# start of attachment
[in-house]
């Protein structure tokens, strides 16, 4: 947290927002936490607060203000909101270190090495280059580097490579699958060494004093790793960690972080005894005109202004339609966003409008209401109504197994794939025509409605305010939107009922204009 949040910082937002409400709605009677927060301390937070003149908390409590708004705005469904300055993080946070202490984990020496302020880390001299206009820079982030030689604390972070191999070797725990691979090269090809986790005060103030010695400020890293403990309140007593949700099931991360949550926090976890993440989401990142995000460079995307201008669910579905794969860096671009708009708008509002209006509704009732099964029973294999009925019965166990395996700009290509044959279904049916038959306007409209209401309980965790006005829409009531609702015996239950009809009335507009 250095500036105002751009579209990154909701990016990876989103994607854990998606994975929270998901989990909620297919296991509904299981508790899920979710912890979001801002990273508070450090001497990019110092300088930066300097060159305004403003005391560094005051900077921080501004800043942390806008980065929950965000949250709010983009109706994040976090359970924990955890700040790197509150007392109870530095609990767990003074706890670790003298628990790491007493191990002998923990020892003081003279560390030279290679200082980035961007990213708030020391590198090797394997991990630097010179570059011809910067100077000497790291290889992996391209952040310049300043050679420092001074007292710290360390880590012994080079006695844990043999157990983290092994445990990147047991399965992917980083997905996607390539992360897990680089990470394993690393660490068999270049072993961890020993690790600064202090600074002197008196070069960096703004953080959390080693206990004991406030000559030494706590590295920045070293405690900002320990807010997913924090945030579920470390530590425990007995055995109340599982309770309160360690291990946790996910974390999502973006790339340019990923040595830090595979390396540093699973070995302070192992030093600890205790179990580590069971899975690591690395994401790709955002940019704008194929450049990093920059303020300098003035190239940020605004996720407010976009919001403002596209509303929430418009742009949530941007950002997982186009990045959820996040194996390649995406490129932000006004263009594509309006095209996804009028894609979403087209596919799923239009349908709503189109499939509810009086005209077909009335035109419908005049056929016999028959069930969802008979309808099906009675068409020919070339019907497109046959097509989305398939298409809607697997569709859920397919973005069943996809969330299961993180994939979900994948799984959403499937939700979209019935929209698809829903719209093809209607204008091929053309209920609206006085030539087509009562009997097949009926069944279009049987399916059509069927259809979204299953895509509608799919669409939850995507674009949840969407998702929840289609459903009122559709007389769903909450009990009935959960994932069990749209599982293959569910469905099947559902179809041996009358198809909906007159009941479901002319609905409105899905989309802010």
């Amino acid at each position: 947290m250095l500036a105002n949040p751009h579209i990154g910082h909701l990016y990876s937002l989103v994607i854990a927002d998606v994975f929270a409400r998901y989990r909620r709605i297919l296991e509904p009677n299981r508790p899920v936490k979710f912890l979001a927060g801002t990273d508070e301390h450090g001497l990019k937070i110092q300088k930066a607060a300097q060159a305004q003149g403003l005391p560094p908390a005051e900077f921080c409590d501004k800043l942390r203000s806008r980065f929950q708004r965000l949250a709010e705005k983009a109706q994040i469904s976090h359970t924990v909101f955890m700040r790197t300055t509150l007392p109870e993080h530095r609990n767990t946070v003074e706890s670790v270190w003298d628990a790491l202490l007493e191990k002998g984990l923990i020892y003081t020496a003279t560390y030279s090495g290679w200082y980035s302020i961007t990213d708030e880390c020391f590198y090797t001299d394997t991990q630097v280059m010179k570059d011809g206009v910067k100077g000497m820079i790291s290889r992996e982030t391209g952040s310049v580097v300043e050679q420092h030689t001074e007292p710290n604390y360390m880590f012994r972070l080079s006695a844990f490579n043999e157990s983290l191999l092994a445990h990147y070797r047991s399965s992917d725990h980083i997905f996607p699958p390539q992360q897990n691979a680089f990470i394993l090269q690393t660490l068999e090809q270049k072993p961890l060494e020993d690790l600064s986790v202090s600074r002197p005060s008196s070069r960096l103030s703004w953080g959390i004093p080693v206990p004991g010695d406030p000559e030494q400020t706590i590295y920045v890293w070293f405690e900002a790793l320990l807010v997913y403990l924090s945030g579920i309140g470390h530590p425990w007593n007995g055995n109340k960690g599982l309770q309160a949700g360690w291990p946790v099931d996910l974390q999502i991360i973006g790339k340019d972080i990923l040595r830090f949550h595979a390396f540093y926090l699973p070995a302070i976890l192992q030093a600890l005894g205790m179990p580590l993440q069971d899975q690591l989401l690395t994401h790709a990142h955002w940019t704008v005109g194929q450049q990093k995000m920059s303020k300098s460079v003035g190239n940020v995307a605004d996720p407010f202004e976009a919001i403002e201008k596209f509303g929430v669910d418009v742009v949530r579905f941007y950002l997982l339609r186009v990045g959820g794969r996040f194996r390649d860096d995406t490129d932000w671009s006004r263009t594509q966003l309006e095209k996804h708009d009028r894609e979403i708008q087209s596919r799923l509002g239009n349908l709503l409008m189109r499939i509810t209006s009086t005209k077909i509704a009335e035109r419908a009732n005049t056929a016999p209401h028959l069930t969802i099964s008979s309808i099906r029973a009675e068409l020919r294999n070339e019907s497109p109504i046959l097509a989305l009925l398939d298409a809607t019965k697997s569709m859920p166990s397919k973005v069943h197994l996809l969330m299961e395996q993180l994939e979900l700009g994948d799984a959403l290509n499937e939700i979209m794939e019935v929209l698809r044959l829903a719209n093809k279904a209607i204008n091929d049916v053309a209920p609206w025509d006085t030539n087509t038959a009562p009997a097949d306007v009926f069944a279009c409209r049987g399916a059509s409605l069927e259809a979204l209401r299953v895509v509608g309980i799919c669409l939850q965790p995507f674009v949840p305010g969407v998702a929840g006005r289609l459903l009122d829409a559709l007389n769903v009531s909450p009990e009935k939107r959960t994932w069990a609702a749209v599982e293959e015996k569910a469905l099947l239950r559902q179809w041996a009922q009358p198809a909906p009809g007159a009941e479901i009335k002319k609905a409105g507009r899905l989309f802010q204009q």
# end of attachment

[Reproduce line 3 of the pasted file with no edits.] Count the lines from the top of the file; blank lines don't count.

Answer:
């Amino acid at each position: 947290m250095l500036a105002n949040p751009h579209i990154g910082h909701l990016y990876s937002l989103v994607i854990a927002d998606v994975f929270a409400r998901y989990r909620r709605i297919l296991e509904p009677n299981r508790p899920v936490k979710f912890l979001a927060g801002t990273d508070e301390h450090g001497l990019k937070i110092q300088k930066a607060a300097q060159a305004q003149g403003l005391p560094p908390a005051e900077f921080c409590d501004k800043l942390r203000s806008r980065f929950q708004r965000l949250a709010e705005k983009a109706q994040i469904s976090h359970t924990v909101f955890m700040r790197t300055t509150l007392p109870e993080h530095r609990n767990t946070v003074e706890s670790v270190w003298d628990a790491l202490l007493e191990k002998g984990l923990i020892y003081t020496a003279t560390y030279s090495g290679w200082y980035s302020i961007t990213d708030e880390c020391f590198y090797t001299d394997t991990q630097v280059m010179k570059d011809g206009v910067k100077g000497m820079i790291s290889r992996e982030t391209g952040s310049v580097v300043e050679q420092h030689t001074e007292p710290n604390y360390m880590f012994r972070l080079s006695a844990f490579n043999e157990s983290l191999l092994a445990h990147y070797r047991s399965s992917d725990h980083i997905f996607p699958p390539q992360q897990n691979a680089f990470i394993l090269q690393t660490l068999e090809q270049k072993p961890l060494e020993d690790l600064s986790v202090s600074r002197p005060s008196s070069r960096l103030s703004w953080g959390i004093p080693v206990p004991g010695d406030p000559e030494q400020t706590i590295y920045v890293w070293f405690e900002a790793l320990l807010v997913y403990l924090s945030g579920i309140g470390h530590p425990w007593n007995g055995n109340k960690g599982l309770q309160a949700g360690w291990p946790v099931d996910l974390q999502i991360i973006g790339k340019d972080i990923l040595r830090f949550h595979a390396f540093y926090l699973p070995a302070i976890l192992q030093a600890l005894g205790m179990p580590l993440q069971d899975q690591l989401l690395t994401h790709a990142h955002w940019t704008v005109g194929q450049q990093k995000m920059s303020k300098s460079v003035g190239n940020v995307a605004d996720p407010f202004e976009a919001i403002e201008k596209f509303g929430v669910d418009v742009v949530r579905f941007y950002l997982l339609r186009v990045g959820g794969r996040f194996r390649d860096d995406t490129d932000w671009s006004r263009t594509q966003l309006e095209k996804h708009d009028r894609e979403i708008q087209s596919r799923l509002g239009n349908l709503l409008m189109r499939i509810t209006s009086t005209k077909i509704a009335e035109r419908a009732n005049t056929a016999p209401h028959l069930t969802i099964s008979s309808i099906r029973a009675e068409l020919r294999n070339e019907s497109p109504i046959l097509a989305l009925l398939d298409a809607t019965k697997s569709m859920p166990s397919k973005v069943h197994l996809l969330m299961e395996q993180l994939e979900l700009g994948d799984a959403l290509n499937e939700i979209m794939e019935v929209l698809r044959l829903a719209n093809k279904a209607i204008n091929d049916v053309a209920p609206w025509d006085t030539n087509t038959a009562p009997a097949d306007v009926f069944a279009c409209r049987g399916a059509s409605l069927e259809a979204l209401r299953v895509v509608g309980i799919c669409l939850q965790p995507f674009v949840p305010g969407v998702a929840g006005r289609l459903l009122d829409a559709l007389n769903v009531s909450p009990e009935k939107r959960t994932w069990a609702a749209v599982e293959e015996k569910a469905l099947l239950r559902q179809w041996a009922q009358p198809a909906p009809g007159a009941e479901i009335k002319k609905a409105g507009r899905l989309f802010q204009q």